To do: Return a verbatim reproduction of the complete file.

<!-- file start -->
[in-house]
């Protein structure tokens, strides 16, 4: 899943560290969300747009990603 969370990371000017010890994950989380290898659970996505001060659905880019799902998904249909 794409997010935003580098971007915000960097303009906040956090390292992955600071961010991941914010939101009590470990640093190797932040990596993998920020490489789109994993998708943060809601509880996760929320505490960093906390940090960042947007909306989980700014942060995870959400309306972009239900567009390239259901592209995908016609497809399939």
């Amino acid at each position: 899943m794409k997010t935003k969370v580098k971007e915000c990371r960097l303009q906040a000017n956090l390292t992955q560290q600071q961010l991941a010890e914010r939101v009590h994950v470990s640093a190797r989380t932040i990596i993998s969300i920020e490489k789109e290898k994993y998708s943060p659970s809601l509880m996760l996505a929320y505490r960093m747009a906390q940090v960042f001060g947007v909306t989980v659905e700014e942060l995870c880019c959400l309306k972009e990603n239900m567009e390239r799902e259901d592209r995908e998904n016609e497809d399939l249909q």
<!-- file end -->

[in-house]
């Protein structure tokens, strides 16, 4: 899943560290969300747009990603 969370990371000017010890994950989380290898659970996505001060659905880019799902998904249909 794409997010935003580098971007915000960097303009906040956090390292992955600071961010991941914010939101009590470990640093190797932040990596993998920020490489789109994993998708943060809601509880996760929320505490960093906390940090960042947007909306989980700014942060995870959400309306972009239900567009390239259901592209995908016609497809399939």
């Amino acid at each position: 899943m794409k997010t935003k969370v580098k971007e915000c990371r960097l303009q906040a000017n956090l390292t992955q560290q600071q961010l991941a010890e914010r939101v009590h994950v470990s640093a190797r989380t932040i990596i993998s969300i920020e490489k789109e290898k994993y998708s943060p659970s809601l509880m996760l996505a929320y505490r960093m747009a906390q940090v960042f001060g947007v909306t989980v659905e700014e942060l995870c880019c959400l309306k972009e990603n239900m567009e390239r799902e259901d592209r995908e998904n016609e497809d399939l249909q």